While the election results brought questions about tax reform, the LIHTC industry had a strong 2016. “Up until six weeks ago, this was probably the strongest equity market for the tax credit I’ve seen in 20 years,” said Crow. “But for the market’s reaction to possible tax reform, this is one of the most robust LIHTC markets ever.” Crow added that 2016 was one of PNC Bank’s best years as well. 

Vihar Sheth, director, business development at U.S. Bancorp Community Development Corporation (USBCDC), called the market “very robust.” “As long as the credit exists, we will continue to see more demand,” said Sheth. 

Lavine said, “There was strong demand across the entire market in 2016.” In 2016, Lavine saw credits go for between the mid-$0.90s up to $1.25 per credit, depending on the sponsor and location of the development. And, he saw yields vary from development to development, from 3.5 percent up to 6.5 percent. But due to the implications of impending tax reform, Lavine said, “this feels like ancient history at this point.”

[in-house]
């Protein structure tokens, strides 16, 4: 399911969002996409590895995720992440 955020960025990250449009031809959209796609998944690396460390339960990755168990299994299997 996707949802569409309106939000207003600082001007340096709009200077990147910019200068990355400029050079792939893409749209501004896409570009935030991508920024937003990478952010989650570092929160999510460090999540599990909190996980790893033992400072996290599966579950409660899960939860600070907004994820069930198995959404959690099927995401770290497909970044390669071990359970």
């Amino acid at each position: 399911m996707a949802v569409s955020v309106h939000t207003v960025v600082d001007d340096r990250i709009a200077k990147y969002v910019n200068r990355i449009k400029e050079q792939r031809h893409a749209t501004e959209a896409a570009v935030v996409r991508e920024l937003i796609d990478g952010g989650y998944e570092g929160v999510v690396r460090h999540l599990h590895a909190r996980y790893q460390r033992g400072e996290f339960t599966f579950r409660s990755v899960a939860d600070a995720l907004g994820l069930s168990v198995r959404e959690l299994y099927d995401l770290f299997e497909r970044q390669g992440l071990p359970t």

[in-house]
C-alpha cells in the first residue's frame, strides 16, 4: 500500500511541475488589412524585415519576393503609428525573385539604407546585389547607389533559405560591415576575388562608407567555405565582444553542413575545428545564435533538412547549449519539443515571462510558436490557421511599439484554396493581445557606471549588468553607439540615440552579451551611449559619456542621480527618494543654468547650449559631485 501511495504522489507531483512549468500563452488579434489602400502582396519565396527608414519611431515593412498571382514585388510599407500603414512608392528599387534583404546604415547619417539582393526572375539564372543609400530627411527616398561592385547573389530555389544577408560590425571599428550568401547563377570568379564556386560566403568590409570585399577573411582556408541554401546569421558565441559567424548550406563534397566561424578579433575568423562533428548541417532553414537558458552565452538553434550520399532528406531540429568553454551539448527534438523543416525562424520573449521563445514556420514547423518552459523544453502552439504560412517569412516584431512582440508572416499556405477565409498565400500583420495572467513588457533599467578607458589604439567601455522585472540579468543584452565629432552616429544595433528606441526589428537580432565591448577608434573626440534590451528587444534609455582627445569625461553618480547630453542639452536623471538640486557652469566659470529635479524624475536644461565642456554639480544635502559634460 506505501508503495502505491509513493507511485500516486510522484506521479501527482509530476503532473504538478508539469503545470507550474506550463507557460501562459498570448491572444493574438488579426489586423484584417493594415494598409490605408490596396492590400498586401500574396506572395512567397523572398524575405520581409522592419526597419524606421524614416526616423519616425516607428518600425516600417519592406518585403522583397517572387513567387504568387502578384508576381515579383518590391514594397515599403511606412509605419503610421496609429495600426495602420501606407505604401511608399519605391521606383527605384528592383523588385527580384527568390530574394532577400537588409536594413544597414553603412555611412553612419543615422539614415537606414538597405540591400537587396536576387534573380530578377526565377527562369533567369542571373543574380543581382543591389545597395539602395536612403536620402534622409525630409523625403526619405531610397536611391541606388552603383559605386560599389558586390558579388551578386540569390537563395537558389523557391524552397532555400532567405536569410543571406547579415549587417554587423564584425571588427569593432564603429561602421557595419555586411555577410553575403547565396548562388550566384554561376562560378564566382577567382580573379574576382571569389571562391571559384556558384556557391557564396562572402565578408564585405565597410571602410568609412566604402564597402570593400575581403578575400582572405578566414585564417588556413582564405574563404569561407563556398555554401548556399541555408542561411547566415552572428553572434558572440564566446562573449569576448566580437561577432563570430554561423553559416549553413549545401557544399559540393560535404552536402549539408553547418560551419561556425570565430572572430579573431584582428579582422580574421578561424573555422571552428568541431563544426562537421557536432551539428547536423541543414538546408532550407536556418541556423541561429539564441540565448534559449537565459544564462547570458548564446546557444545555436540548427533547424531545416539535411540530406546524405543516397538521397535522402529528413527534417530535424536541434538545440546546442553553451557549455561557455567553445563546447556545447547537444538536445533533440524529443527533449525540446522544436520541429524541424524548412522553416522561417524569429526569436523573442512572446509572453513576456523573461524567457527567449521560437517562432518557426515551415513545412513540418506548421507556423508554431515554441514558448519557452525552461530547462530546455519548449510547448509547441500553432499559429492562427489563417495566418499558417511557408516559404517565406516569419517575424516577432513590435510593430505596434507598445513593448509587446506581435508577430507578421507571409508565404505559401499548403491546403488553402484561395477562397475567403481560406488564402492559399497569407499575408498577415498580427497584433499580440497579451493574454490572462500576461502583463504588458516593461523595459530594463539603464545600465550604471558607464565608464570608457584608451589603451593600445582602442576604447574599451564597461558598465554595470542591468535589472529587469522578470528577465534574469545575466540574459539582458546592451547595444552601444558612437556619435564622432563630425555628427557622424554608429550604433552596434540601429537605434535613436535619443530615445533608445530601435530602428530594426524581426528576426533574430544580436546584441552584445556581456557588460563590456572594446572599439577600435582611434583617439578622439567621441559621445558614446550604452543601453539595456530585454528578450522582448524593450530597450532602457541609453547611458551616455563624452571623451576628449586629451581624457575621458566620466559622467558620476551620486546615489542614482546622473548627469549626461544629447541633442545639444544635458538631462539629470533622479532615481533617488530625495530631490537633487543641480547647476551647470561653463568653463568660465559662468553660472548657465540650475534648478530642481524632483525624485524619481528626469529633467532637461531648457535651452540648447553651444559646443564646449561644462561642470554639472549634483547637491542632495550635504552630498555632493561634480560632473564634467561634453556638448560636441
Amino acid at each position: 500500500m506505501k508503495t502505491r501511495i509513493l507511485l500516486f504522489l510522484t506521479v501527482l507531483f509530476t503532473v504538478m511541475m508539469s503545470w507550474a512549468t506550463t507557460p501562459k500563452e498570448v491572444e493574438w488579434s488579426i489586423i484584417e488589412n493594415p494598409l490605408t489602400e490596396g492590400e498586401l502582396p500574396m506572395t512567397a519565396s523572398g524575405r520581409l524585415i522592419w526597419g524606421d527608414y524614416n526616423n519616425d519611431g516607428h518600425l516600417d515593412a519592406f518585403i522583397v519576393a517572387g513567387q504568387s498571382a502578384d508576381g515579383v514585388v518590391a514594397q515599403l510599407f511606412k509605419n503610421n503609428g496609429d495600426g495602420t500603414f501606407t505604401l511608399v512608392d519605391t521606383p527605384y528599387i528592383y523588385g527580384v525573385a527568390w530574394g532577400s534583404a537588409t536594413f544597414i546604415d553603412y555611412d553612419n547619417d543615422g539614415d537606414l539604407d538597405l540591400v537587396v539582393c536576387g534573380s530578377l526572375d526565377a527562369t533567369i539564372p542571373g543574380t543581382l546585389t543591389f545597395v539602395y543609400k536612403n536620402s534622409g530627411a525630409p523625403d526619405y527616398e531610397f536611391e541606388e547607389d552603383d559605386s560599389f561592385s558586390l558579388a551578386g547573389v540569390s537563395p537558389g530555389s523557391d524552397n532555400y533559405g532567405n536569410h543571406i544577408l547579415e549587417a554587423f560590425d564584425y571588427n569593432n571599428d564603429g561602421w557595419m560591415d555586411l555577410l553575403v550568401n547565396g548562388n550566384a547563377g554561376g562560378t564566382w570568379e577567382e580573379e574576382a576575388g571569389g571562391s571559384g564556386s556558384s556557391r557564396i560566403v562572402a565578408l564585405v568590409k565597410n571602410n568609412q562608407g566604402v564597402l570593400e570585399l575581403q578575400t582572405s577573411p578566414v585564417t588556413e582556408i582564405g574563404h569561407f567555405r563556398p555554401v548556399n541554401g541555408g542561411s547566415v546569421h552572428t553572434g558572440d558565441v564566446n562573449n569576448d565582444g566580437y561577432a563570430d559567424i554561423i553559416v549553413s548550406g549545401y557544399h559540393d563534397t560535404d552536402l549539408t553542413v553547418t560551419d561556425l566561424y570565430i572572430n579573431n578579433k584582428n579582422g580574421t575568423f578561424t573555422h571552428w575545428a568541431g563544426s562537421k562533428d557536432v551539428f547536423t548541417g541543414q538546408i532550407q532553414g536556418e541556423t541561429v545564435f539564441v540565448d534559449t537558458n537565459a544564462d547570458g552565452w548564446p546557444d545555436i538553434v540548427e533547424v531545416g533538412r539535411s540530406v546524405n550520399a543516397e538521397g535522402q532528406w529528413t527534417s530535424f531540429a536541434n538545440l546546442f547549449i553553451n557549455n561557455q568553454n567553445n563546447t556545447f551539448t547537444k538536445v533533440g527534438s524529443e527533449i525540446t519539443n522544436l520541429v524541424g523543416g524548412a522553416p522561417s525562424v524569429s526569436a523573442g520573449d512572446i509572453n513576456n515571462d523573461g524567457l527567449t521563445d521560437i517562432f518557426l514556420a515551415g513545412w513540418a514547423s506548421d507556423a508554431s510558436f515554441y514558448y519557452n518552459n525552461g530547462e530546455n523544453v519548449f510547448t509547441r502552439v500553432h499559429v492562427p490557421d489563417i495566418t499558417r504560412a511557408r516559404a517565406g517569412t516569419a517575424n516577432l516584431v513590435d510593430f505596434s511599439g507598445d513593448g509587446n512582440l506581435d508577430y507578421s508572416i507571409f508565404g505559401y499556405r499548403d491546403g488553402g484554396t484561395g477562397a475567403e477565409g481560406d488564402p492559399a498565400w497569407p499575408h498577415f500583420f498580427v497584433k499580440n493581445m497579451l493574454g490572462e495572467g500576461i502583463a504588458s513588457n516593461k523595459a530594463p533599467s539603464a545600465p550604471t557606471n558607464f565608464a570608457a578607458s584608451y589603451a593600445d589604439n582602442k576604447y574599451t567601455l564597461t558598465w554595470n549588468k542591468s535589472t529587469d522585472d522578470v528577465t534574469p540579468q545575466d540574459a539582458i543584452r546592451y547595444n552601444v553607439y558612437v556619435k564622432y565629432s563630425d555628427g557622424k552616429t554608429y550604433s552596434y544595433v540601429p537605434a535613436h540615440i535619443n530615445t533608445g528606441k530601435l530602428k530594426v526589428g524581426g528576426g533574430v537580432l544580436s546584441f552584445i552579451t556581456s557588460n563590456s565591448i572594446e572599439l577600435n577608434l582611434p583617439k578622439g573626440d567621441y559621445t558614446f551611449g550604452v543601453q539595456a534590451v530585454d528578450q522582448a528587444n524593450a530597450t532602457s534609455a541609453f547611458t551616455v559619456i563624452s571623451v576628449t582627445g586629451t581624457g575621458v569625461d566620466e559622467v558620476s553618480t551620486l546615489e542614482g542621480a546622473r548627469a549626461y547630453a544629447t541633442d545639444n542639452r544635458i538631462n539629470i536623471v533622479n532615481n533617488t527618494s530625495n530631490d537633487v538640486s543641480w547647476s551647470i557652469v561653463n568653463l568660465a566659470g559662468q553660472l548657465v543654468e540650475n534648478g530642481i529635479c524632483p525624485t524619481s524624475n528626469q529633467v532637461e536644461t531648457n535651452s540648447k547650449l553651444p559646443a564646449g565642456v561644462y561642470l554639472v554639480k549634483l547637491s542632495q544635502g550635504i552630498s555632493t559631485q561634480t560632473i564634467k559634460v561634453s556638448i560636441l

“There is still extremely competitive investor demand for credits,” said Jeffrey Goldstein, executive vice president, chief operating officer at Boston Capital. “Demand still outpaces available credits.” Goldstein sees credits go from the high 90-cents per credit up to $1.20 in the hot Community Reinvestment Act (CRA) markets. In terms of yields, he said investments in CRA markets can be as low as 3 percent, while Boston Capital’s multi-investor funds have yields ranging from 4 to the mid-5s. He added that yields have increased a bit in the last six months, which is bringing some economic investors back in to the market. He is seeing less disparity between CRA and non-CRA markets. Boston Capital is a syndicator that raises about $850 million in LIHTC equity annually.